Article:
I'm a woman and I'm a Quaker. Knowing only these facts, one might think that I must be a pretty "nice" person. But I'm also a member of Gen X which means that I was reared in a generational context that benefited from the work of Baby Boomer feminists who challenged the expectations of female behavior. Unfortunately, those very same Baby Boomer women who raised and educated my generation have not completely escaped the strictures placed on their own behavior when they were little girls.
I'm going to make a blanket statement about liberal female people of a certain age. I know it is not completely true because my good friends and my mother also belong to this generation and this statement does not apply to them. If it doesn't apply to you, don't worry about it. I'm not talking about you. But it does apply to some of you. Here it is.
You have a problem with anger. You still buy into the idea that women should refrain from showing aggression. You are too nice. Worse, you insist that younger women be "nice." You take perfectly good kick-ass social justice crusades and make them unpalatable with your washed-out, saccharine, Hallmark card approach. You alienate younger women when you look down on our tattoos or our colored hair or our combat boots and piercings. You squelch our enthusiasm (Don't you remember your own 1960s enthusiasm?) with polite committee work and the insistence that we watch our mouths. God forbid any of us express rage and hurt at the injustice in the world. God forbid any of us use off-color language.
Here's an example:
As the youngest member of an interfaith group, I was excited about a woman who publicly challenged the Roman Catholic Church by becoming a local Catholic congregation's priest. She and her entire congregation were excommunicated but they kept right on serving their community. They refused to surrender their claim to Catholicism. They refused to back away from their faith in human equality in the body of Christ. I was mightily impressed and inspired. That woman has guts. This is a woman who was not afraid of offending. Offend the pope himself? Why not? The pope is wrong! Get kicked out of the church for the sake of her faith in Jesus? Bring it on! So I said, enthusiastically and with deep admiration, that she "kicks ass" and I was excited that we were going to meet her.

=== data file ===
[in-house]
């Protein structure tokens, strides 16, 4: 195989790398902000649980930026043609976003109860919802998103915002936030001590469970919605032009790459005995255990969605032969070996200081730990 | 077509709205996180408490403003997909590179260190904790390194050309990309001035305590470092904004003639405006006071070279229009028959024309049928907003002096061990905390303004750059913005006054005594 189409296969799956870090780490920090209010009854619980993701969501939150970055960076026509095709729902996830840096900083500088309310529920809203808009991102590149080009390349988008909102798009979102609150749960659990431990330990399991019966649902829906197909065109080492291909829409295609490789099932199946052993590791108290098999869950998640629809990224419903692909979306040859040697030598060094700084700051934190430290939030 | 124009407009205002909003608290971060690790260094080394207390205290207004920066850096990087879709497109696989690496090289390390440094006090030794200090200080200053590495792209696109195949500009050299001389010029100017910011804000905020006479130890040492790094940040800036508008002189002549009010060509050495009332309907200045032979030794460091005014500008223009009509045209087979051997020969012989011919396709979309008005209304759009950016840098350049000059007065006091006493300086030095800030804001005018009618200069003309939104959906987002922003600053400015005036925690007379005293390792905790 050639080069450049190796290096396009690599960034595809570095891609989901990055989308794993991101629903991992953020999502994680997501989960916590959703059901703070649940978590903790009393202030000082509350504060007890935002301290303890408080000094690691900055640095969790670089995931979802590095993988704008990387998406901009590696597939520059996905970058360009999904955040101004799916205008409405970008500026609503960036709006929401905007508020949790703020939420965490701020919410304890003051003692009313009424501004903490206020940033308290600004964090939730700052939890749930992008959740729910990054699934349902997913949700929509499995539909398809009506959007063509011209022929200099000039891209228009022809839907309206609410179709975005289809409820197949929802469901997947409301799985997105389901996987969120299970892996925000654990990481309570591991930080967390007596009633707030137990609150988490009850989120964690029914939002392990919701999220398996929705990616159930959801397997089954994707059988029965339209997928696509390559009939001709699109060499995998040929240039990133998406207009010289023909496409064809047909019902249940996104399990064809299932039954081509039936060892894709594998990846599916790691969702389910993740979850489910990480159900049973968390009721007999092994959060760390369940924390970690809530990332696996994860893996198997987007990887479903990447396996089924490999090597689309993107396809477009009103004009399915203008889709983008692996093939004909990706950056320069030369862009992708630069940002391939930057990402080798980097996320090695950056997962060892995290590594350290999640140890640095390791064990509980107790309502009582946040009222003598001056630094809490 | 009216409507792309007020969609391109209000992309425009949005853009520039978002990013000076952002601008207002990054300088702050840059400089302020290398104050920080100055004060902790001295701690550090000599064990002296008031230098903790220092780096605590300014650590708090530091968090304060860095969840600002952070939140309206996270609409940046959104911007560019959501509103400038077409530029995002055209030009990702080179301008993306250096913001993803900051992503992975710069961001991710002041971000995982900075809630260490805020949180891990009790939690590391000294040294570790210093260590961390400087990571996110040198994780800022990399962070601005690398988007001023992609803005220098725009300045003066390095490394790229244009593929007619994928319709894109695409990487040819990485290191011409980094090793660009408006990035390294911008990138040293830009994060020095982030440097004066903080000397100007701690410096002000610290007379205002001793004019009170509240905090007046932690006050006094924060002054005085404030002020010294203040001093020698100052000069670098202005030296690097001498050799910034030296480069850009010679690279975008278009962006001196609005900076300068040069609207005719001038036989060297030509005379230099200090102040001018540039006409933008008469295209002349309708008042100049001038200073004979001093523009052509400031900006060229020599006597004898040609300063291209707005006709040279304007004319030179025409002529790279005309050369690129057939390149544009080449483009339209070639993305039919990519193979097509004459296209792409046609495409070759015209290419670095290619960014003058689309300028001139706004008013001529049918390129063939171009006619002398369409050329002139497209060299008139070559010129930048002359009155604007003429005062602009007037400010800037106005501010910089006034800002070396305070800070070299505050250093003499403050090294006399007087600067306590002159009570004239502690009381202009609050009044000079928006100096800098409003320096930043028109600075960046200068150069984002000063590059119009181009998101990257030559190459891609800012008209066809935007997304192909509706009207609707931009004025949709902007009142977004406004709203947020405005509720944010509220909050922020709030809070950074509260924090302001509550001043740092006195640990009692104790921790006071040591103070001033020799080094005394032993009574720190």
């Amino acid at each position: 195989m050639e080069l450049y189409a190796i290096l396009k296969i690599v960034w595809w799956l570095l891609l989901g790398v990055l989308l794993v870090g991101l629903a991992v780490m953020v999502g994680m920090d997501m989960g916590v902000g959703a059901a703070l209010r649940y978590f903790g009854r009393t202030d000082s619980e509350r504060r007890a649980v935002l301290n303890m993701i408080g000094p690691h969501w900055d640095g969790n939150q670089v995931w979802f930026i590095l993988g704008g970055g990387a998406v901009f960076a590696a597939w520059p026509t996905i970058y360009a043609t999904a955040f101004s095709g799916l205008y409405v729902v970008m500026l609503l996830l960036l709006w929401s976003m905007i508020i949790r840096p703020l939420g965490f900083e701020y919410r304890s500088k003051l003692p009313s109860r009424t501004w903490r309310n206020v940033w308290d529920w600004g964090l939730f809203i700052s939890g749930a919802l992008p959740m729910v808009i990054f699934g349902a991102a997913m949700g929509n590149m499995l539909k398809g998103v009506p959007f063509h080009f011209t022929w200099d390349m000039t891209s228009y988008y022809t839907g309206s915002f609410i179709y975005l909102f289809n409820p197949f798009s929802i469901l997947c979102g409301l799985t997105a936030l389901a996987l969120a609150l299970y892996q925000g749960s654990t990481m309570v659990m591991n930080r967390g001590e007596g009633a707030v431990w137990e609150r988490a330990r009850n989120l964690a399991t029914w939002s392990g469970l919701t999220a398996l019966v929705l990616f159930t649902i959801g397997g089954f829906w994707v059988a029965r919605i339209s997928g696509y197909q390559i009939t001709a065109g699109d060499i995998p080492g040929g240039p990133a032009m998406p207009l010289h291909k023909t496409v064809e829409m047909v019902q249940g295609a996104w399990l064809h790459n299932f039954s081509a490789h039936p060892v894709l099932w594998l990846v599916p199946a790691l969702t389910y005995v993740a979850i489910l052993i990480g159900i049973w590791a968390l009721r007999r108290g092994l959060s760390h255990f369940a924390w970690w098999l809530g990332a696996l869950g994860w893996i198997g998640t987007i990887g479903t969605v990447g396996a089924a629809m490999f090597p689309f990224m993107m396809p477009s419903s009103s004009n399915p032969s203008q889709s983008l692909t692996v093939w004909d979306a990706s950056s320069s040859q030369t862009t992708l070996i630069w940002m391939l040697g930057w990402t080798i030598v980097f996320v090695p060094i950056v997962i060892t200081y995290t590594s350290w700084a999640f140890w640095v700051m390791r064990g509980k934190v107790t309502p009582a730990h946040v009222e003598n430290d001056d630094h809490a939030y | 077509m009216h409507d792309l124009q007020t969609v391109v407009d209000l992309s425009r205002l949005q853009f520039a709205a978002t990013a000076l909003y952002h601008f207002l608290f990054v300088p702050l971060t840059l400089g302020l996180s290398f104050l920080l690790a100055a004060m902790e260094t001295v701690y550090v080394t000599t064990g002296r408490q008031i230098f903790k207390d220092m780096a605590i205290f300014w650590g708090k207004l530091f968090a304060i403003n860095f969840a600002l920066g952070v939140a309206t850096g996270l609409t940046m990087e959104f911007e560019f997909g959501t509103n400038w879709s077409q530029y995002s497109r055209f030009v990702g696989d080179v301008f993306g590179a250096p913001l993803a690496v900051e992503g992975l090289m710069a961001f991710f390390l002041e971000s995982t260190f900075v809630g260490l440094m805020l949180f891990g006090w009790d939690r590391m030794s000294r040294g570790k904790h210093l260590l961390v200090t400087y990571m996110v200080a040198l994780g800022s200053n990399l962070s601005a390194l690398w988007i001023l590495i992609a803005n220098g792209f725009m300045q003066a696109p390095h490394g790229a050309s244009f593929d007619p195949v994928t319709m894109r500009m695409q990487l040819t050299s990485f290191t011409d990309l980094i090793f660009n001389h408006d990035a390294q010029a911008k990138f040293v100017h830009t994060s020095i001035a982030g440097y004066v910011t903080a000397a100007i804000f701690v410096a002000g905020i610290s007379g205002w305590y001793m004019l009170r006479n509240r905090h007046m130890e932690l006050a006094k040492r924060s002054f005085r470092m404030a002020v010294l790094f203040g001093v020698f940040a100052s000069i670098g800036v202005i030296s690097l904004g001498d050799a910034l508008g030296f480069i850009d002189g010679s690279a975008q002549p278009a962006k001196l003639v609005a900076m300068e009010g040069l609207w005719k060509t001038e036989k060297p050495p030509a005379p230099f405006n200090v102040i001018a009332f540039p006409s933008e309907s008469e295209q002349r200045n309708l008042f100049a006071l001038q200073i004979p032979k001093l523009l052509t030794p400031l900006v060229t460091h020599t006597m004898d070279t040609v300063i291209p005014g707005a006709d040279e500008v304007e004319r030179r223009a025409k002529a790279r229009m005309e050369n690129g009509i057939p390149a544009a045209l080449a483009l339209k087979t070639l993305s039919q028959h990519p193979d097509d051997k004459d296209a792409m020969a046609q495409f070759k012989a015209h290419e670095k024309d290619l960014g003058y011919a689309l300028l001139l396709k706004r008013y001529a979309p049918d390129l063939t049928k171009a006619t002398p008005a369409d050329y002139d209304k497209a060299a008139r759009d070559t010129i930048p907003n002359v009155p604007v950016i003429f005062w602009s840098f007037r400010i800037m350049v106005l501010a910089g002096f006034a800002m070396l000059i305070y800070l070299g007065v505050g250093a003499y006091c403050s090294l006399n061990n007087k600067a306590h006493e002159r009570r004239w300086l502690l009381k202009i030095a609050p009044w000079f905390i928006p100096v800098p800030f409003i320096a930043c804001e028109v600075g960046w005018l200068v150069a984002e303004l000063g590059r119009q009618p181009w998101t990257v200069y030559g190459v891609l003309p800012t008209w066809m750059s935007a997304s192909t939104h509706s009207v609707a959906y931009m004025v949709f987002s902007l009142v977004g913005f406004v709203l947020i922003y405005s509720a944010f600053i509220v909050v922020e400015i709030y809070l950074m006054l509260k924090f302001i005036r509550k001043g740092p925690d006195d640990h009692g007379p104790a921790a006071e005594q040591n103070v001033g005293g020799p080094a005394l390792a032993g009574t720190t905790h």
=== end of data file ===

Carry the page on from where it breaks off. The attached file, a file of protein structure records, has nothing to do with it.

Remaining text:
During the next meeting of the board members, of whom I was the youngest by decades and the poorest by a long-shot, I was admonished for supporting violent language patterns that undermine peace in the world. Was I acknowledged for the presentations and programs I had recently organized and worked despite the financial burden it was on me? Nope. Was my oft-expressed commitment to pacifism and women's rights acknowledged? Nope. Was I labeled "angry" and intentionally embarrassed in front of the other women on the board for using the expression "kick-ass"? You betcha. 'Cause apparently, that's a problem. Their spending habits that actually support injustice in the world? Not a problem. Their big old gas guzzlers and inhumane diets? Not a problem. Their failure to support any "interfaith" program that "might offend local Christians"? Not a problem. But me using the word "kick-ass"? That kind of language, apparently, is really the foundation of violence in the world.
At a doctoral seminar, European American Buddhist women scolded me for expressing anger about social injustice. I was not enlightened enough. And we're not talking about me stomping around and shouting. We're talking about me making the point that it is inherently unjust to make statements indicating that those who suffer in the world do so because they have failed to "draw positive energy to themselves". When I insisted that poverty, sexual violence, warfare, hunger, and abuse are inflicted upon the weak by the powerful, I was out of line and that many of our privileges and powers in the West are undeserved, unjust, and even indecent, I was being negative. I was being angry. And that's not "nice."
Well, f--- "nice".
Now don't get me wrong. I don't think we should go around swearing and cussing for the sake of it. Vulgarity gets old fast when it is overused. But I'm all for vulgarity if it accurately expresses a feeling or propels a person out of apathy and into action. It also acts as a release valve in an increasingly tense social context. As my father always said to his daughters, "They are just words. They have only the power we give them and I'd rather you girls swore than hit someone." And believe me, swearing has prevented me from hitting someone on more occasions than I can count.
I want to make it clear that I don't believe that we can be careless with words. They do hurt. I know that. In fact, it is a big part of my work as a feminist academic, but I believe that we are called to use language that honestly reflects our experiences and feelings even when those words are rough to hear. While I also believe that we are called to refrain from terms that are cruel or which undermine our brothers' and sisters' humanity, I do not believe we are called to ensure that other people feel comfortable.
So for all you female Baby Boomers out there who have told me to play nice, tone it down, and watch my mouth let me remind you to live up to your own legacy. You are the generation that produced the Bitch Manifesto. You shouted against war and shook your fists at patriarchy. You marched and protested. You broke the rules and beat down doors. You were radical, uncompromising, glorious and proud. You kicked ass and took names.
So shove over and give me a turn or join me here with your fist in the air. But don't tell me to be "nice." It ain't gonna happen. Not in this generation anyhow.